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Several manifestations of physical exercise providing health benefits for children and adolescents are evident in healthy and functional muscles and bones, increased strength and endurance, angiogenesis and neurogenesis, the reduced risk for chronic disease such as overweight and diabetes, improved self-esteem and psychological well-being, and finally higher levels of subjective and psychological well-being as well as reduced stress, anxiety and depression. Since obesity and being overweight impacts adversely on happiness, psychological well-being and several important positive personal attributes, most physical activity interventions, if properly designed and maintained appear to promise a satisfying degree of improvement. Physical exercise influences cognitive, emotional, learning and neurophysiological domains, both directly and indirect, thereby rendering it essential that this noninvasive, nonpharmacological intervention ought to form a part of children’s and adolescents’ long-term health programs.

Excess weight among children and adolescents is linked to emerging health hazards that include respiratory complications [9], cardiovascular risks [10], diabetes Type 2 [11], sleep problems (Daniels et al.) metabolic disorders [12], psychological health risks [13] and incapacity to exercise [14]. Nevertheless, even relatively modest and straightforward dietary improvements (i.e. fruit and vegetables) combined with exercise programs were discovered to induce marked and long-lasting effects [15]; certainly, parental support, modeling and encouragement, after-school and weekends, were important factors that provided for the notable progressions observed in physical activity [16]. In a Spanish study of 2,330 children aged 6-17 years, Gulias-Gonzalez et al. [17] found that being overweight and obesity were related to lower levels of physical fitness but those individuals in the underweight category did not perform worse than their normal weight peers on physical fitness. These observations imply that being overweight and obesity in children/adolescents pose a greater danger than being underweight, hence the importance of the study. In a crosssectional study of 11,743 pupils (4th grade to 8th grade, i.e. middle school), Rauner et al. [18] showed that weight status, as indexed by Body Mass Index (BMI) percentile was not a significant predictor of passing the Nebraska state accountability mathematics and reading test after including free/reduced lunch status. Aerobic fitness, nevertheless, was a significant predictor of academic performance. Reducing BMI held undoubted health benefits but only aerobic fitness endowered any real advantages with regard to academic prowess. Here, too the health benefits of exercise ought not necessarily to be equated with direct benefits in academic prowess despite the intrinsically-motivating utility of exercise in the cognitive, affective and behavioral domains Sebire et al. [19]. Similar observations were reported earlier [20].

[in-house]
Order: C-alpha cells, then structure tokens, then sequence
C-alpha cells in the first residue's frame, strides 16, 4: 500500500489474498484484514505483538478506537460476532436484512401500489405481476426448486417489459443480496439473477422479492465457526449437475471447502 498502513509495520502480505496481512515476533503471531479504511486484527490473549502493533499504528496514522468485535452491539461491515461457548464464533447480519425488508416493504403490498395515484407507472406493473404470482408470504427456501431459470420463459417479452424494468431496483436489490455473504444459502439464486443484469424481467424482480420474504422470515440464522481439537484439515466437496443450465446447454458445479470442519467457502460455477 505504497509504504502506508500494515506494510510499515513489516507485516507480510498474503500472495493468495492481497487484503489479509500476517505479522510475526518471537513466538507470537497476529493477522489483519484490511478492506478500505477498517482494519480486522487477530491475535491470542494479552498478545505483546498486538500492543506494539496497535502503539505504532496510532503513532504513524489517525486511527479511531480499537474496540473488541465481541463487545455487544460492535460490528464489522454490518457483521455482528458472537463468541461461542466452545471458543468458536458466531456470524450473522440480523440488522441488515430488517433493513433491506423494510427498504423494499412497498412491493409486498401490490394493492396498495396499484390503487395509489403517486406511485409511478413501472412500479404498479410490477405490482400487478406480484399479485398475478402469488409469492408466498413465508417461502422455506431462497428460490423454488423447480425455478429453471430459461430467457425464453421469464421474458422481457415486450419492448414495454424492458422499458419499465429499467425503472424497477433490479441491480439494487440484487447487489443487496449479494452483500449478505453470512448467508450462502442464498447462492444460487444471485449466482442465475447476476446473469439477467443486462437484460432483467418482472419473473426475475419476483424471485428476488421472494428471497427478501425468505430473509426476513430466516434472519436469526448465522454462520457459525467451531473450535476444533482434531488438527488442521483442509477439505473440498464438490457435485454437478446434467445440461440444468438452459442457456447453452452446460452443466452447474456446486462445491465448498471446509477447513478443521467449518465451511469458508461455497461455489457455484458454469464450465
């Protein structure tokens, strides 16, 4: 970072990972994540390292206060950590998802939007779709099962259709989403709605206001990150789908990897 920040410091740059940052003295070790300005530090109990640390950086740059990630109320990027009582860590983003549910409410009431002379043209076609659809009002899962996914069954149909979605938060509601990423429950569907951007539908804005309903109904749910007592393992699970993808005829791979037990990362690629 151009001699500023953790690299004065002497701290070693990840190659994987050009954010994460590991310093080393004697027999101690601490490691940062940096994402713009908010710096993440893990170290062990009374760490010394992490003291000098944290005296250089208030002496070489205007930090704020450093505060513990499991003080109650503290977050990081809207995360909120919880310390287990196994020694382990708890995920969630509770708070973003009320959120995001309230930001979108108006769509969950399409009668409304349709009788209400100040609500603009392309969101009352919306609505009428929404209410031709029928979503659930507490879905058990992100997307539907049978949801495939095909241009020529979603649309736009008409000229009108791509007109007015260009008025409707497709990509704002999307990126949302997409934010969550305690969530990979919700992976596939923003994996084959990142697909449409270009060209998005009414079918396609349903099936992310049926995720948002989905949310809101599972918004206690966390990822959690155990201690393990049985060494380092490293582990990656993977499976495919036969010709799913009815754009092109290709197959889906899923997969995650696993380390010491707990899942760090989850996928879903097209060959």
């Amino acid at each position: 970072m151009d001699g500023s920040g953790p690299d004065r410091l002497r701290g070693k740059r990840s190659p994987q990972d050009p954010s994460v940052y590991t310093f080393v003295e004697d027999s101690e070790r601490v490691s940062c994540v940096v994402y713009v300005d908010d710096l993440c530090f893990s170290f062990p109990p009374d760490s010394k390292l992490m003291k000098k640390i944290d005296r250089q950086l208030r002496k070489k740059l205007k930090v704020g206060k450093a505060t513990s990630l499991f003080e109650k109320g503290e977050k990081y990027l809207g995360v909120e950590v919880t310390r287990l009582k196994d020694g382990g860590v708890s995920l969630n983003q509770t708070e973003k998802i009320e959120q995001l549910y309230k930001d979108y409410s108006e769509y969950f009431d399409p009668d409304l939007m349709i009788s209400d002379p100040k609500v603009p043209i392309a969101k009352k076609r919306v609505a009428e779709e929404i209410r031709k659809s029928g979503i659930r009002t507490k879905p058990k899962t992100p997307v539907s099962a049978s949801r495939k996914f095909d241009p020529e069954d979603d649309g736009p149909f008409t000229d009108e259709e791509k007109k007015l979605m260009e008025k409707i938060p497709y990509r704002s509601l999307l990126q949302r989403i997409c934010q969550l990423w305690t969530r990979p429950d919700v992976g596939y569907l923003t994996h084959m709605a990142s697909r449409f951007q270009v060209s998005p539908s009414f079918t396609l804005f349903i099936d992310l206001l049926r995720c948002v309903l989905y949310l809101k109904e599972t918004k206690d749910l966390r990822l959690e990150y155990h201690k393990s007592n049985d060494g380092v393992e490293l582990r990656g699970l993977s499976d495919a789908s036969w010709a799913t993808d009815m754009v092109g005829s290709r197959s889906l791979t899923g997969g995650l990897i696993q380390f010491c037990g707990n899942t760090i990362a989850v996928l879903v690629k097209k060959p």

It seems the case that obesity impacts adversely on happiness and psychological well-being. Nevertheless, after adjustment for health the obesity-unhappiness link is abolished although being overweight female participants were more likely to be unhappy [21]. Strong associations exist too between happiness and weight, regular physical exercise, exposure to 2nd-hand cigarette smoke, lower BMI, daily fruit/vegetables and how adolescents spend their leisure time [22,23] in a study of 8159 adolescent Iranian girls, observed that the adoption of regular physical exercise and other healthy behaviors promoted both better health and happiness. Wittberg et al. [24] studied the potential differences between children (N=1,725, 50.1% males) in academic achievement as a function of aerobic fitness over a 2-year, semi-longitudinal period. They reported that pupils who maintained themselves in the Healthy Fitness zone showed significantly higher scores in the WESTEST, a criterion-based academic performance assessment, than those pupils who stayed in the Needs Improvement zone. In a cross-sectional (at age 11) and longitudinal study that examined objectively-measured free-living physical activity and academic attainment in a cohort (United Kingdom) of 4,755 children and adolescents, Booth et al. [25] obtained a positive, long-term impact of moderate-vigorous intensity physical exercise on academic attainment; increased performance by both boys and girls was indicated at 16 years-of-age and increased science performance at 11 and 16 years. Thus, being obese and/or being overweight are very much a negative self-perception and exercise not only provides improvement but ensures a variety of other ‘bonuses’.

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